Chapter 2 - On the Rooftops of Paris (abridged)
Ursula stood on the flat roof of the Palais Omnisports indoor stadium. Four floors below was the busy Boulevard de Bercy but up on the roof all was calm. Her black pony tail reached the warm tiles on which she sat and she could feel the heat through the holes in her jeans. A thin layer of moisture stuck her white vest to her back and, as she wiped her dirty hands across its front, railway tracks of grey appeared where her ribs protruded. From her stomach came a deep rumbling. She tried to ignore it as she had more important things to think about. Gingerly she placed her dark hand into the front pocket of her grubby jeans. As her bony fingers felt the edge of the small cardboard box she let out a sigh of relief and lay back to look at the sky.
It was a beautiful day in Paris. The sky was bright blue and fluffy clouds drifted aimlessly, creating shapes for anyone who had a mind to see them. Ursula loved watching the clouds. She fixed her chocolate brown eyes upon them and before long could make out a fire-breathing dragon, a long-eared rabbit and the outline of Italy. These gradually became a horse on a cold day, a round teddy bear and a lady’s pointed boot, before merging together and blowing into the distance.
Her grandmother and neighbours had been moaning about the heat since it had risen to tropical temperatures three weeks previously. It was the subject of conversation every time they met on the graffiti covered passageways outside their flats. Anyone nearby would happily join in with their own opinions on the, ‘stifling temperatures.’ At first Ursula had been honest and told the adults how much she loved the heat and felt energized by the sun. However, after the tuts, disapproving looks and comments such as, ‘you’re only eleven, you wait until you’re our age,’ she decided it was probably best to agree and just enjoy the sun in private.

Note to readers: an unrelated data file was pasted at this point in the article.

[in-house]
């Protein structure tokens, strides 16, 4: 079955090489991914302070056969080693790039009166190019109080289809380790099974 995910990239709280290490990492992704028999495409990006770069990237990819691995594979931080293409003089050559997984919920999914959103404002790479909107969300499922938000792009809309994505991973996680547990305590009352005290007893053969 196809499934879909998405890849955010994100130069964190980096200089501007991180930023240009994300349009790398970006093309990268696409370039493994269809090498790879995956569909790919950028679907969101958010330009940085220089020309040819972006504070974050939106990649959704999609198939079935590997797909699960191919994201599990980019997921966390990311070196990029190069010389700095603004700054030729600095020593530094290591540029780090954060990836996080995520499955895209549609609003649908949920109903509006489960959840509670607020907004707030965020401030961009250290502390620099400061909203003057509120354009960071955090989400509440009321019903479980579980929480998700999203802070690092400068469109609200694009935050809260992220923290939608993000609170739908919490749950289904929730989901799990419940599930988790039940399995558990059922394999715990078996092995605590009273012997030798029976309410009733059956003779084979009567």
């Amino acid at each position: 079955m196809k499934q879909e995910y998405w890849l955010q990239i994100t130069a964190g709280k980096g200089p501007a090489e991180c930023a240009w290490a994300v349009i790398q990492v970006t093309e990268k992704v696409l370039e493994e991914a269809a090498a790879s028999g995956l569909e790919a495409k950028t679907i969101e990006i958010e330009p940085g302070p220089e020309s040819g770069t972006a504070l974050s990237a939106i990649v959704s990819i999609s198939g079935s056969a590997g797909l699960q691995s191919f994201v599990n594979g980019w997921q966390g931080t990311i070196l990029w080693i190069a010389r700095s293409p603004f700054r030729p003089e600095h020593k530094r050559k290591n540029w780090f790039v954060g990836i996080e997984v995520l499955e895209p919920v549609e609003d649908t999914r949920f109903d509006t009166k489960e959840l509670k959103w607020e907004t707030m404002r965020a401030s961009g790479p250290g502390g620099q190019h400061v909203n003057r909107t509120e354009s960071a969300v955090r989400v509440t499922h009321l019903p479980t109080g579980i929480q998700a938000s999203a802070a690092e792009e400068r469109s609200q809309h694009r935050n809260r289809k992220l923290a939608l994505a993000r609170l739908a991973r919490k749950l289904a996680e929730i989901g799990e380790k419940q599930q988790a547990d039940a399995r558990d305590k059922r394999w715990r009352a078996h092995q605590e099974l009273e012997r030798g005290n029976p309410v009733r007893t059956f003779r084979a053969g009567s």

For Ursula, nowhere was more private than the rooftops of Paris. She would have liked to have been there with someone else but no one she knew could do the things she could do. Her grandparents had said that her skills were genetic and as she had no other explanations, she had to believe them.
High above the busy streets, tooting cars, grumpy commuters, lost tourists and stressed shoppers she was alone. Behind billboards, advertising products people did not need, she felt safe. There was no disapproving glances or nasty comments and she was hidden away from prying eyes. She relaxed, took the little Sudoku book and pencil from her back pocket, flicked to the only one she had not yet completed and rolled onto her front to do it. As the sun beat down on her back her brain came to life and she set about solving the puzzle in front of her. It was rated ‘very difficult’. Within two minutes it was almost complete. She wrote the last number in a small square on the page and allowed a thin smile of satisfaction to creep across her slim face. Just a bit longer then I’ll go home, she thought to herself, appreciating her solitude. However Ursula was not completely alone, she was being watched. On a tall floodlight overlooking the advertising boards was a CCTV camera and it was trained firmly on the Palais roof.